An important part of any business is having a good relationship with the client. I know from personal experience some parts of this process. During my first internship, I sat in on meetings with our client. We were building a new website to replace the current one which had been operating since the early days of the internet. Much of the code was written in a language called ASP which is an alternative to HTML. The meetings often consisted of us trying to get ahold of the person who made the original website, I don’t believe they ever joined the call, and some key members of ISBE, the website owners, telling us what they thought of the current build of the site or asking us if we can add something. ISBE tended to have relatively realistic expectations of a website and it had to meet certain government regulations due to it being a state education website. They wanted it responsive and they knew that we knew what to do so they never really imposed any designs on us. Another thing that improved our relationship, at least in my mind, was that we had a few employees working on site at their end to help things transition smoothly.
On my second internship, I was part of a small team rebuilding an existing website while another small team built a web app for the same company. This was for a company that made teachers resources. There was a more strained relationship between the teams and our client this time. they gave us some colors that went together well enough and they even made a mock-up of what they wanted their site to look like. The problem was the typical case of “you’re the expert, but I’m always right” that you see in pop culture and that Deloy mentioned in class. We would have two calls per week where we would try to get them to change their mind about the styling of the site but they always pushed back. I remember times where the whole team would shake their heads because the client would just repeat the same things we’d say and act like it was their idea. In the end we just made the site exactly like they wanted it. we pushed it live and then asked them what they thought. It came as no surprise that they disliked it and requested that we take over design and make a responsive, modern website. The design they picked made liberal use of gradients and buttons with tons of drop shadow. The site ended up looking vastly different than the one I worked on over the summer.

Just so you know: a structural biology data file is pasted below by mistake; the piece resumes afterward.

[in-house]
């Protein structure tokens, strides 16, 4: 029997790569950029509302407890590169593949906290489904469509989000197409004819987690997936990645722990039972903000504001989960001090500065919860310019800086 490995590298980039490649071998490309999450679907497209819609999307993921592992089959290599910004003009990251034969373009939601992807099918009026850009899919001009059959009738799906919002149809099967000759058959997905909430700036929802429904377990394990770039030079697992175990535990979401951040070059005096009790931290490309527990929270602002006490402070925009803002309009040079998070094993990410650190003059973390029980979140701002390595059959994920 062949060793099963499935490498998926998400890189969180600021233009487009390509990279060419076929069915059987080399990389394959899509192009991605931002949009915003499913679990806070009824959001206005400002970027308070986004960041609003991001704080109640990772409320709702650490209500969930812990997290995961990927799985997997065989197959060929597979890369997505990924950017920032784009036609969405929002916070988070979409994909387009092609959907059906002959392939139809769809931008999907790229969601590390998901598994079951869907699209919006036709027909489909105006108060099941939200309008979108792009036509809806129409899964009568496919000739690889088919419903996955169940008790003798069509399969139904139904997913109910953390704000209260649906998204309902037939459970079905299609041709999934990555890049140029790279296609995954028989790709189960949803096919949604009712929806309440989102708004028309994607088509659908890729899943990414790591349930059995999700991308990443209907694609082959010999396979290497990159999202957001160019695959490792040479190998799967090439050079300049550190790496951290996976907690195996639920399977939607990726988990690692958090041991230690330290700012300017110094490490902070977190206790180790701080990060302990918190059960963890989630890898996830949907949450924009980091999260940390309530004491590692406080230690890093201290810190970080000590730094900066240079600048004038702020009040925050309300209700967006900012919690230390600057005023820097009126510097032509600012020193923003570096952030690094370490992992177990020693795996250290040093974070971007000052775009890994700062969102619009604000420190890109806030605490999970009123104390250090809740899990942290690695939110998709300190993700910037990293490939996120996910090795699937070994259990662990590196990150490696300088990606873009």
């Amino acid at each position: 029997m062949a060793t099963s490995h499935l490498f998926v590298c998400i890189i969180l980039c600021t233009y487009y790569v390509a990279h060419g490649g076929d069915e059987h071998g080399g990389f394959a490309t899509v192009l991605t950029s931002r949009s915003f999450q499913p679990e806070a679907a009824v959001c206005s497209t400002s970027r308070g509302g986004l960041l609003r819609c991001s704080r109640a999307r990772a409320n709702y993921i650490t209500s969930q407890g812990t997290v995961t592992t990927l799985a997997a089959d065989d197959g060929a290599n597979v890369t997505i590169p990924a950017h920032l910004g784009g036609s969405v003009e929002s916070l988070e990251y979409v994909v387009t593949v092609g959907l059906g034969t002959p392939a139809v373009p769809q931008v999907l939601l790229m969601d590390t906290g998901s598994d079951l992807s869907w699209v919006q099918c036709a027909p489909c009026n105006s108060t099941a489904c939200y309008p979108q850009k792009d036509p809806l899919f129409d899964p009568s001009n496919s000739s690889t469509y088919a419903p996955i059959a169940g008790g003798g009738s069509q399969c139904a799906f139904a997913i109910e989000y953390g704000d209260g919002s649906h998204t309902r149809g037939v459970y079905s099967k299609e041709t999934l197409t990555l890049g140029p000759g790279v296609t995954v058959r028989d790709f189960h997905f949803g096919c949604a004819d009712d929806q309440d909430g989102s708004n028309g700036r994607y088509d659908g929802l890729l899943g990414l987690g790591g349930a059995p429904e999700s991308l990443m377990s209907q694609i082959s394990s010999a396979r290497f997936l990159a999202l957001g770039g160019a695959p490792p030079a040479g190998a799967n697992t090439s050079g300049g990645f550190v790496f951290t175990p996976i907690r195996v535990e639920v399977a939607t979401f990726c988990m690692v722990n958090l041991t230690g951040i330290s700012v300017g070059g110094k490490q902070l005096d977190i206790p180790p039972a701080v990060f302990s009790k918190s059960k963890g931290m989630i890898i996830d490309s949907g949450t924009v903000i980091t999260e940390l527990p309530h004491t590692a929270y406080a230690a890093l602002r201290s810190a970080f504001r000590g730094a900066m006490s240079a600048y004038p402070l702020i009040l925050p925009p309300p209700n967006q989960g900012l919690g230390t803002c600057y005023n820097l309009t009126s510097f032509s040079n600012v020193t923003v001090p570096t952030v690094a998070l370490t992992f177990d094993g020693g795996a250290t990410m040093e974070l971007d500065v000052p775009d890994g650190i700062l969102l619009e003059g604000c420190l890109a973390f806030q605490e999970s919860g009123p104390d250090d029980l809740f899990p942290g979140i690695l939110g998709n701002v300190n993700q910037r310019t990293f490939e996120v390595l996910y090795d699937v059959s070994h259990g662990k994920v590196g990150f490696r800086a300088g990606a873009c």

Those are my personal experiences but I’ve heard about quite a few different ways to maintain customer relations from my Dad and other people that work with him. Back when I was little, Dad and another guy from the business, John, would play golf with major clients and competitors. Another classic technique is the tried and true “take them out to lunch” method. This method works wonders on employee relations too. another thing I’ve seen is that the company will often times send more charismatic employees to on site installations. The employees are well trained before hand but this is to ensure everything goes as smooth as possible. I believe Deloy also mentioned something similar to this earlier in the semester. He used to Go do on site work even though he had employees because he didn’t trust them in front of customers. To sum this rant up, having a decent relationship with clients is about maintaining trust in each others abilities. The client needs to trust the people they’ve hired and the people hired need to maintain and not betray that trust.